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Calcium phosphate biocement using bone meal and acid urease: An eco-friendly approach for soil improvement

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Title: Calcium phosphate biocement using bone meal and acid urease: An eco-friendly approach for soil improvement
Authors: Gowthaman, Sivakumar Browse this author
Yamamoto, Moeka Browse this author
Nakashima, Kazunori Browse this author
Ivanov, Volodymyr Browse this author
Kawasaki, Satoru Browse this author →KAKEN DB
Keywords: Biocementation
Calcium phosphate
Bone meal
Urea hydrolysis
Acid urease
Issue Date: 15-Oct-2021
Publisher: Elsevier
Journal Title: Journal of cleaner production
Volume: 319
Start Page: 128782
Publisher DOI: 10.1016/j.jclepro.2021.128782
Abstract: Biocementation technology has recently become a new soil improvement method. In majority of the biocementation processes, the formation of calcium carbonate occurs as the consequence of enzymatic urea hydrolysis, producing carbonate-ions and alkaline pH (ranging between 8.5-9.5). The problem of conventional biocementation method at alkaline conditions is the release of ammonium ions (that pollute water) and gaseous ammonia (that pollutes atmosphere). In this paper, a new biocementation method is proposed, which involves calcium phosphate precipitation driven by enzymatic hydrolysis of urea. The bone meal, one of the potential and low-cost sources of calcium phosphate, was acid-dissolved and injected into the sand altogether with urea and acid urease. Due to the enzymatic hydrolysis of urea, the pH of the reaction medium increased, hence the calcium phosphate was tended to precipitate within the pores and bind the soil particles. The content of urea was varied in biocement solution to control the increase of pH during reaction, thus the biocementation was in different pH ranges. The precipitated calcium phosphate compound was found to be brushite, but its morphology highly varied depending on the pH conditions. Molar calcium/urea ratio of 1.5 in calcium phosphate biocementation solution resulted in preferrable formation of plate-like crystals within the sand matrix and increased unconfined compressive strength up to 1.5 MPa. Meanwhile, the conventional biocementation is performed at molar calcium/urea ratio from 0.66 to 1.0. The calcium phosphate biocementation at pH changing from 3.4 to 7.5 indicated the potential decrease of ammonium ions release to environment by about 50% and the emission of toxic gaseous ammonia by approximately 90% in comparison with conventional biocementation.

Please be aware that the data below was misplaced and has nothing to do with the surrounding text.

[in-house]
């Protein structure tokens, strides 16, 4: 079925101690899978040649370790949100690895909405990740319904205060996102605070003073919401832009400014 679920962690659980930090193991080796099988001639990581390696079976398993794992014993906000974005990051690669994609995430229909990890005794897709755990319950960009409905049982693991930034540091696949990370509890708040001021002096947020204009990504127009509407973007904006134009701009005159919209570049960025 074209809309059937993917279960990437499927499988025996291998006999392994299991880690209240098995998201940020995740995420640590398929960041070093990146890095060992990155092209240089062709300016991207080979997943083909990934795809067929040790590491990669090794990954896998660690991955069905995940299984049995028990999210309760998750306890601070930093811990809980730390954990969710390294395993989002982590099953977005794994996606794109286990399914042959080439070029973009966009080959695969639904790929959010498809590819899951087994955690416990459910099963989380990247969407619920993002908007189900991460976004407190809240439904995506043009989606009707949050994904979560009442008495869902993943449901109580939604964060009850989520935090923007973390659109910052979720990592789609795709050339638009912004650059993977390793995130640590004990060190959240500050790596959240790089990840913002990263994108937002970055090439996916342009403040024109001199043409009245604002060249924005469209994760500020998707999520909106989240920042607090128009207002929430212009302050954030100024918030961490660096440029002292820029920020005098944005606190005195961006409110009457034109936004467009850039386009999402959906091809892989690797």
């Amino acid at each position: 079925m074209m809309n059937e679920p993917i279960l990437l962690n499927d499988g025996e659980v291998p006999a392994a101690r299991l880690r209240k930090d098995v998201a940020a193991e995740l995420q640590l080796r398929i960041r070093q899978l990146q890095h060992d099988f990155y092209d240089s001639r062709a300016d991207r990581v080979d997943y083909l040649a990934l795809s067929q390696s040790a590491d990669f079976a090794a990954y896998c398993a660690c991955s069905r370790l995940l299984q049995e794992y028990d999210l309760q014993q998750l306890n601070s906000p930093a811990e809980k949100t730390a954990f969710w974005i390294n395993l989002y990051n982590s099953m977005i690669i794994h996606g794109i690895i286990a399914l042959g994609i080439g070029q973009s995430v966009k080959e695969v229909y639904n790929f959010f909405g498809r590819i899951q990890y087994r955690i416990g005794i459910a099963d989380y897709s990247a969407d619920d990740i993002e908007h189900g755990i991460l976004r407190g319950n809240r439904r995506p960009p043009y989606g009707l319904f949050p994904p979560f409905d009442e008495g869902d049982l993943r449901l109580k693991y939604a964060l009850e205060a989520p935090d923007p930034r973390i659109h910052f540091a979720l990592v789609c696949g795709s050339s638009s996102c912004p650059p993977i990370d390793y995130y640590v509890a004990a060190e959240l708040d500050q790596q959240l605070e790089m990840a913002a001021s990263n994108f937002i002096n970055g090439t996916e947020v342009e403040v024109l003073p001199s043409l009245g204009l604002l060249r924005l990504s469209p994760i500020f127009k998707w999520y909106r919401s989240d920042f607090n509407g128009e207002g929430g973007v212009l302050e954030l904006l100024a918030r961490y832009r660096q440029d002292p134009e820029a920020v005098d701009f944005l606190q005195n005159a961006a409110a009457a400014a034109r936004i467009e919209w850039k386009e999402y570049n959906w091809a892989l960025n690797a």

Type: article
Appears in Collections:工学院・工学研究院 (Graduate School of Engineering / Faculty of Engineering) > 雑誌発表論文等 (Peer-reviewed Journal Articles, etc)

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